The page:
For our future data centers and to help drive progress across the industry, another way we can move forward is to help accelerate markets for low carbon building materials. As a sector, building materials, such as steel and cement, are currently the largest contributors to the carbon cost of new construction, together producing around 13.5% of global carbon emissions.2

Innovations in green steel3 Low-carbon cement is emerging rapidly, but these markets are still emerging and require significant investment to expand supply.

Through our $1 billion Climate Innovation Fund, we are investing in accelerating the development and deployment of new climate innovations, especially for underfinanced sectors and markets in short supply, such as low-carbon building materials. For example, we are investing in solutions such as H2 green steel to expand the market offering of near-zero carbon steel.4, which can provide up to 95% less CO2 emissions compared to traditional steel. We are also evaluating the use of near-zero carbon steel in our supply chains for construction materials and equipment.

Likewise, we are expanding the availability of concrete and other low-carbon building materials through commercial projects and collaborations with the world’s largest data center companies. In Washington State, our pilot program uses concrete alternatives such as biolimestone, fly ash and slag with the goal of reducing embodied carbon in concrete by more than 50% compared to traditional concrete mixes. Through these investments, our goal is to facilitate the commercialization of materials that can have a significant impact on carbon reduction, for our own construction and for the industry in general.

3. Improving energy efficiency in artificial intelligence and cloud services

Reducing the energy needed to run AI and cloud services up front is another important element of the solution. We support developers and IT professionals with tools to improve models and code, explore ways to reduce the power requirements of AI, and harness the power of these advanced technologies to drive energy progress.

As a founding member of the Green Software Foundation, we collaborate with other industry-leading organizations to help grow the field of green software engineering, contribute to industry standards, and work together to reduce carbon emissions from software. Across all of our cloud services, we work to ensure IT professionals have the information they need to better understand and reduce the carbon emissions associated with their cloud use.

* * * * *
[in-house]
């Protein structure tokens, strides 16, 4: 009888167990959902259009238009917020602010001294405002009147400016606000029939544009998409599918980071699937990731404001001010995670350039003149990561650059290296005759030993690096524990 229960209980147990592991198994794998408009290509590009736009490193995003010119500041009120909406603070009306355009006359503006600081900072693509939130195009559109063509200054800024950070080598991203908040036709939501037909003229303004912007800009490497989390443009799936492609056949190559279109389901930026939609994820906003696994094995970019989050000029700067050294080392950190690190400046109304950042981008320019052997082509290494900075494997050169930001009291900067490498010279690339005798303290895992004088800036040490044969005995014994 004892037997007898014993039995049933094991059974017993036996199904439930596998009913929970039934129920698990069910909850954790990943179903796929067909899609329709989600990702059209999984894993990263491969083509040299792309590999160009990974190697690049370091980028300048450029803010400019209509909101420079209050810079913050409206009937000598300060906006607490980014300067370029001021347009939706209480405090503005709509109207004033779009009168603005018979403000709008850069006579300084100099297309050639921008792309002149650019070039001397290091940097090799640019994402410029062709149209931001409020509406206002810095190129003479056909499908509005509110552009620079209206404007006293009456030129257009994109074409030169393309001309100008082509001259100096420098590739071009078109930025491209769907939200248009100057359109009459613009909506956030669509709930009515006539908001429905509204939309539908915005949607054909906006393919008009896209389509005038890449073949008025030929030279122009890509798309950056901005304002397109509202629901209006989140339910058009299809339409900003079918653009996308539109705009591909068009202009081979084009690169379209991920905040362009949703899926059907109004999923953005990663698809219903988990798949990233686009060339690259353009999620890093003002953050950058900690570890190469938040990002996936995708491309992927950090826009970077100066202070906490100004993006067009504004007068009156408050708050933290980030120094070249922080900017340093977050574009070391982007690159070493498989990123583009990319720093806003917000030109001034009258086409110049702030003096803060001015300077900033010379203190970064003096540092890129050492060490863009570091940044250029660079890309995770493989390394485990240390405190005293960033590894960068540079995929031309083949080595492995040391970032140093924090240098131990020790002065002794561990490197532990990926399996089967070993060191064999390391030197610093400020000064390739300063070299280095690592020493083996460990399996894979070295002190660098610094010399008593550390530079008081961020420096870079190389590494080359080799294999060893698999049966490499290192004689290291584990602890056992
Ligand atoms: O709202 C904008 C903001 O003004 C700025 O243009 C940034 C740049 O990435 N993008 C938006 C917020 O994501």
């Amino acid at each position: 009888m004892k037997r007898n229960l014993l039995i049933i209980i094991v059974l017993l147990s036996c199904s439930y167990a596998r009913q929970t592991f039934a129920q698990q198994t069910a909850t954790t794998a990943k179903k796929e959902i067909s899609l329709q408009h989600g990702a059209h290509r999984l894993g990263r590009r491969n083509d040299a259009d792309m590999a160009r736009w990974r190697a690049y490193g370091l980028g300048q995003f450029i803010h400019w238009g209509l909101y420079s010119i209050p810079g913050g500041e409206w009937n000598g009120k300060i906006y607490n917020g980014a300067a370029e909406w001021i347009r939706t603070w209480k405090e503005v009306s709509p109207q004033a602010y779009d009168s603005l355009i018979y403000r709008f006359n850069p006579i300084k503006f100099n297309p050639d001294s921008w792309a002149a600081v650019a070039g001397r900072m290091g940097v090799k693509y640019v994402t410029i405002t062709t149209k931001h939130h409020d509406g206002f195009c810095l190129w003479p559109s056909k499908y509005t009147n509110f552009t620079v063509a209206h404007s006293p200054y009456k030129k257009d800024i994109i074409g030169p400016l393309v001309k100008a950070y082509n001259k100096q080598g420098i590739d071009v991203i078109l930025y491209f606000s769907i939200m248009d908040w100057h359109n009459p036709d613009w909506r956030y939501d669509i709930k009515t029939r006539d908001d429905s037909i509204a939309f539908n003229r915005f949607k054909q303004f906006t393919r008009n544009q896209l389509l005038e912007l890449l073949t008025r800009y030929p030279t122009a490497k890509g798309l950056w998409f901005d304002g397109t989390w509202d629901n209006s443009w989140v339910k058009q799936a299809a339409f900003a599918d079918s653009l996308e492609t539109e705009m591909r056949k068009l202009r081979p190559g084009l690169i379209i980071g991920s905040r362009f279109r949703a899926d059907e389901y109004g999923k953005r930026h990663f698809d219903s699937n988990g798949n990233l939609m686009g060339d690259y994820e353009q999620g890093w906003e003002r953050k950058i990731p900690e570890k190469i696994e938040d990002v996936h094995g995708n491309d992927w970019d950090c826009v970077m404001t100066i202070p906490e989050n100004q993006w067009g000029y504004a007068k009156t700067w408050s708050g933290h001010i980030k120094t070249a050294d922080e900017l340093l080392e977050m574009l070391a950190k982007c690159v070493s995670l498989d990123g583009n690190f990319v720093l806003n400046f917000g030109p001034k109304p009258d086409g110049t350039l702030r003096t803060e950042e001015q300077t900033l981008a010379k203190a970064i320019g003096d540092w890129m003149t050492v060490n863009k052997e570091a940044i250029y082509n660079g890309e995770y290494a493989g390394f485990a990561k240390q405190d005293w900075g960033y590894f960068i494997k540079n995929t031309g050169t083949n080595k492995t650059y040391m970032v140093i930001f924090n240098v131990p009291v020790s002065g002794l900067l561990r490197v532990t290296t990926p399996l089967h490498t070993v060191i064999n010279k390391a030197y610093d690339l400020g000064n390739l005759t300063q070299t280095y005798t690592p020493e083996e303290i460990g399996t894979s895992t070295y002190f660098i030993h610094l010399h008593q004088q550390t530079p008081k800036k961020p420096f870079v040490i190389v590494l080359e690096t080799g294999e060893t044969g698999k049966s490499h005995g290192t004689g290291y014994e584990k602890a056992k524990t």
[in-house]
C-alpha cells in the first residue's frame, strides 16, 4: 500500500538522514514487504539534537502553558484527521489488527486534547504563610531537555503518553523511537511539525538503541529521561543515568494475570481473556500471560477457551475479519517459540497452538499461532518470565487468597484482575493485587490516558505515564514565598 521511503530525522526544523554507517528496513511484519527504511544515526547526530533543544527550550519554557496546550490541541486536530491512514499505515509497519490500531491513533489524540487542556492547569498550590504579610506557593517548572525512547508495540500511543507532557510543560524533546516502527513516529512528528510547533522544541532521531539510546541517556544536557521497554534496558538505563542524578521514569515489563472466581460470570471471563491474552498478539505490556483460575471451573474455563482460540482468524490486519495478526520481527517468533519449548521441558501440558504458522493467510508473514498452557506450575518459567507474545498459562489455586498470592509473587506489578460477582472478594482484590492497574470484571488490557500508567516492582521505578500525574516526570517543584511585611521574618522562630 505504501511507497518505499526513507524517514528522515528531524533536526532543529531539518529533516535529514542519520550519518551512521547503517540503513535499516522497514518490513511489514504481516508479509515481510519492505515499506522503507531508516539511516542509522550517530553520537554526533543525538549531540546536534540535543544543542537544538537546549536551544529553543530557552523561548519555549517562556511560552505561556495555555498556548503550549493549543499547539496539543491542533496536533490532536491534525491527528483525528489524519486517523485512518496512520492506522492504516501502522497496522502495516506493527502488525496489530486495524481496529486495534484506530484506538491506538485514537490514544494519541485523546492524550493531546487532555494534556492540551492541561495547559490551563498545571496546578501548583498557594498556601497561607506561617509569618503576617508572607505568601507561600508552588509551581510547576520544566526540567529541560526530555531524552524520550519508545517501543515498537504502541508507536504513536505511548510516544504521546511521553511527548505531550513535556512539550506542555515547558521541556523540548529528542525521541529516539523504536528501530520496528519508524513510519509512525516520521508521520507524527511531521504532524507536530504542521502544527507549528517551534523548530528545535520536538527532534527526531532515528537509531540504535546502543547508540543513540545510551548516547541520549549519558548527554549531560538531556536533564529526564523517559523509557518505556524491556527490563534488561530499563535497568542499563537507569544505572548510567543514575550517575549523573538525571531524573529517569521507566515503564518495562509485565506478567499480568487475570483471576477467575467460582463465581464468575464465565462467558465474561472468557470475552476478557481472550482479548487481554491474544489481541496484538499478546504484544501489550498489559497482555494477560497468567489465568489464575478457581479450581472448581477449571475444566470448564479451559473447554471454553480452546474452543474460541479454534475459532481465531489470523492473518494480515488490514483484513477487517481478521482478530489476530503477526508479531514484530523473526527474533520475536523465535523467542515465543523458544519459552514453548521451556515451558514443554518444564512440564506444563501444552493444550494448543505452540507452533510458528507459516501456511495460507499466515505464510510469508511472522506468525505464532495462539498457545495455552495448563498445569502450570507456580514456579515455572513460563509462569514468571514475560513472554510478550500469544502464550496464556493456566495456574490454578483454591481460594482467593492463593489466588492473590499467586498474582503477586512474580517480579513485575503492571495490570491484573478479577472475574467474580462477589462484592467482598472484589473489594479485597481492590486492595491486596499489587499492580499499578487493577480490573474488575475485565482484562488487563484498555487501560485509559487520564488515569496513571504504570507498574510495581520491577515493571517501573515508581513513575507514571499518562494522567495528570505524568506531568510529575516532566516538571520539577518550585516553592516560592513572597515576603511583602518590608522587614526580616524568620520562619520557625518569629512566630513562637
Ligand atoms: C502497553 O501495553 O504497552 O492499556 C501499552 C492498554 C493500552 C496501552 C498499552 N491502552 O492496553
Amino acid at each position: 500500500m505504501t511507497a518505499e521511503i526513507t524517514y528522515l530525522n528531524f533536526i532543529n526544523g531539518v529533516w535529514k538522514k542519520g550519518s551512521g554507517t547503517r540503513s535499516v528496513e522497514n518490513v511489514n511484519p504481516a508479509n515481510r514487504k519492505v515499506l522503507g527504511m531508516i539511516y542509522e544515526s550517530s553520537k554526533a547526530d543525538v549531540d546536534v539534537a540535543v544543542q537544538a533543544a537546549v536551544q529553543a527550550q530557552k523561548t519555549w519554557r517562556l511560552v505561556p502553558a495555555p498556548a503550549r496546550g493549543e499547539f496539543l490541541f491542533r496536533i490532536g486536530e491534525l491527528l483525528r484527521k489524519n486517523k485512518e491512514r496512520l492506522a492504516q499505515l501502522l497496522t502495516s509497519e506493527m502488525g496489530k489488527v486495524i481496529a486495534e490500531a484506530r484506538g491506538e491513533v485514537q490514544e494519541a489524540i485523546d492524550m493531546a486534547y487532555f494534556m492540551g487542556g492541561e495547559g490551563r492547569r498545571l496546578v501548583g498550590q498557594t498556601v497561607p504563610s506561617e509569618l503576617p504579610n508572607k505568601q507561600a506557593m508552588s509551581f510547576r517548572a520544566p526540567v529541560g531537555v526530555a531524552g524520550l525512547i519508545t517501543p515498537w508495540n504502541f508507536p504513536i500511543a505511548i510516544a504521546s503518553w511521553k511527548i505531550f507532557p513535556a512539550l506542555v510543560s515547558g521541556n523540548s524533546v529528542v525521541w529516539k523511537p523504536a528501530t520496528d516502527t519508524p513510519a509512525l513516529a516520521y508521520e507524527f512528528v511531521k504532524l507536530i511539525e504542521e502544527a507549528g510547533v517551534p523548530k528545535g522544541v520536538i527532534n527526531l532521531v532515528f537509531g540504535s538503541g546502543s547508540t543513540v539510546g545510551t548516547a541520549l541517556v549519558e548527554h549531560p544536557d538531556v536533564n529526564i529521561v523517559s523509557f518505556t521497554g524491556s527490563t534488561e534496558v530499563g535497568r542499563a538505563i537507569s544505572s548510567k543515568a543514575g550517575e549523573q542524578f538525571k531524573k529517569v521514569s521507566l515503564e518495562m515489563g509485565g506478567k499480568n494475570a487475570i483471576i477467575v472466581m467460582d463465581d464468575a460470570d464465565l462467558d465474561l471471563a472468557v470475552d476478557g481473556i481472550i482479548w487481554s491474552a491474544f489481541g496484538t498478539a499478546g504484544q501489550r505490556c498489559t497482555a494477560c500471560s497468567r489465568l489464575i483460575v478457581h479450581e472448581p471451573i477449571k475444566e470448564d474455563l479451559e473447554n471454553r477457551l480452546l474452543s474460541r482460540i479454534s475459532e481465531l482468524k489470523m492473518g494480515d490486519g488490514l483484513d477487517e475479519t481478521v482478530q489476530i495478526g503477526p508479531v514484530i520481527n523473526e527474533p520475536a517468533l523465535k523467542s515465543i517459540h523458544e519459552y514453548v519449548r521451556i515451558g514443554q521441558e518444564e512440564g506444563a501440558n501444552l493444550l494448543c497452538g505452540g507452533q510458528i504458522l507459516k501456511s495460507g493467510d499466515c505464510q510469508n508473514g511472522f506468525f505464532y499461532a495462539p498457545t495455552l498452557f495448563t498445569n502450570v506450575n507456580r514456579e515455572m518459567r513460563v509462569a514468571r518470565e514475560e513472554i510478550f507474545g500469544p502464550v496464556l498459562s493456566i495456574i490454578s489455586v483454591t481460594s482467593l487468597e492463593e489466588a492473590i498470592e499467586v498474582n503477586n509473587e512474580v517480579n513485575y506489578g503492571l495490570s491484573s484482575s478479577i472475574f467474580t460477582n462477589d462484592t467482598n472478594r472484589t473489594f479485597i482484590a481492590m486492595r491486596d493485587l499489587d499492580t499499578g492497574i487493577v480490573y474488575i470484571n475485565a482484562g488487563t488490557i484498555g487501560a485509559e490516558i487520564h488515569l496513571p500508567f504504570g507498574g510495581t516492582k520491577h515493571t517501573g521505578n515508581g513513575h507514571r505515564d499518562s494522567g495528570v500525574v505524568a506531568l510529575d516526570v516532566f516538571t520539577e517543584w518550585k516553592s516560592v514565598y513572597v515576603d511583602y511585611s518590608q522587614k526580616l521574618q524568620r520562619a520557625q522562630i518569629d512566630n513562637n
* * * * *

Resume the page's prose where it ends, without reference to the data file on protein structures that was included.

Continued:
As AI scenarios become more complex, we enable developers to create and improve AI models that can achieve similar results and require fewer resources. In recent months, we have released a set of small language models (SLMs) called “Phi” that perform impressively on a variety of benchmarks, matching or outperforming larger models by up to 25 times. Now available in the Azure AI Studio Model Catalog, Phi-2 offers a compact model for R&D or fine-tuning experiments on a variety of tasks.

We have learned that the complex sustainability challenges we face today can best be addressed through multidisciplinary and multisectoral collaboration, and progress in energy is no exception. We recently collaborated with the Department of Energy’s Pacific Northwest National Laboratory to use advanced AI models to find new materials that can reduce reliance on traditional battery materials, such as lithium. The team screened more than 32 million materials, discovered 500,000 stable candidates, and assembled a promising candidate into a working prototype, shortening a process that could take years to a few days.

These highlights provide insight into our work to build and operate cloud services more sustainably, to develop solutions that can reduce the future impact of AI. Our ambitious 2030 goals of becoming carbon negative, water positive, zero waste and protecting biodiversity require continuous innovation in all aspects of our operations, and we are committed to sharing what we learn along the way. Stay tuned for more information on this topic in the coming months.

Learn more:

For more information, visit the Microsoft Sustainability website and read the white paper Accelerating Sustainability with AI. To learn how to integrate AI into our sustainability solutions, watch the This is AI digital event. . . For sustainability.

Sources in footnotes:

1Water consumption in the data center | npj clean water (nature.com)

2Cement and steel: nine steps towards net zero (nature.com)

3What is green steel and how can it help us reach net zero? | World Economic Forum

4Iron and Steel – AIE